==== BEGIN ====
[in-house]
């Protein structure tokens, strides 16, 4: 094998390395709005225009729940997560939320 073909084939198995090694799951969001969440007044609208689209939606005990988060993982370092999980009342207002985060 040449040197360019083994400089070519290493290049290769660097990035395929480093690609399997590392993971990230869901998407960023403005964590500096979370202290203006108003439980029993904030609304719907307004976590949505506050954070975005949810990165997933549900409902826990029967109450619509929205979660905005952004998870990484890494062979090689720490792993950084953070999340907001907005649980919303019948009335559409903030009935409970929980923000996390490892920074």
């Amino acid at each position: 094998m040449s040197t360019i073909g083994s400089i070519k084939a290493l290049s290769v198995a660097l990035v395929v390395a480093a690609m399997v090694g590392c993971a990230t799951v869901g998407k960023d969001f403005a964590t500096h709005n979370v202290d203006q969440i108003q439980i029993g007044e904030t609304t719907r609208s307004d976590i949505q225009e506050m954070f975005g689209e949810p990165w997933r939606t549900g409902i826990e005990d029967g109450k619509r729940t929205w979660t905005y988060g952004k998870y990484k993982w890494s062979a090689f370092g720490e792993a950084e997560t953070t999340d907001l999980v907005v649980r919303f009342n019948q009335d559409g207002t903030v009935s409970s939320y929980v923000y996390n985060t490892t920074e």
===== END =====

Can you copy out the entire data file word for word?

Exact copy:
[in-house]
């Protein structure tokens, strides 16, 4: 094998390395709005225009729940997560939320 073909084939198995090694799951969001969440007044609208689209939606005990988060993982370092999980009342207002985060 040449040197360019083994400089070519290493290049290769660097990035395929480093690609399997590392993971990230869901998407960023403005964590500096979370202290203006108003439980029993904030609304719907307004976590949505506050954070975005949810990165997933549900409902826990029967109450619509929205979660905005952004998870990484890494062979090689720490792993950084953070999340907001907005649980919303019948009335559409903030009935409970929980923000996390490892920074």
């Amino acid at each position: 094998m040449s040197t360019i073909g083994s400089i070519k084939a290493l290049s290769v198995a660097l990035v395929v390395a480093a690609m399997v090694g590392c993971a990230t799951v869901g998407k960023d969001f403005a964590t500096h709005n979370v202290d203006q969440i108003q439980i029993g007044e904030t609304t719907r609208s307004d976590i949505q225009e506050m954070f975005g689209e949810p990165w997933r939606t549900g409902i826990e005990d029967g109450k619509r729940t929205w979660t905005y988060g952004k998870y990484k993982w890494s062979a090689f370092g720490e792993a950084e997560t953070t999340d907001l999980v907005v649980r919303f009342n019948q009335d559409g207002t903030v009935s409970s939320y929980v923000y996390n985060t490892t920074e």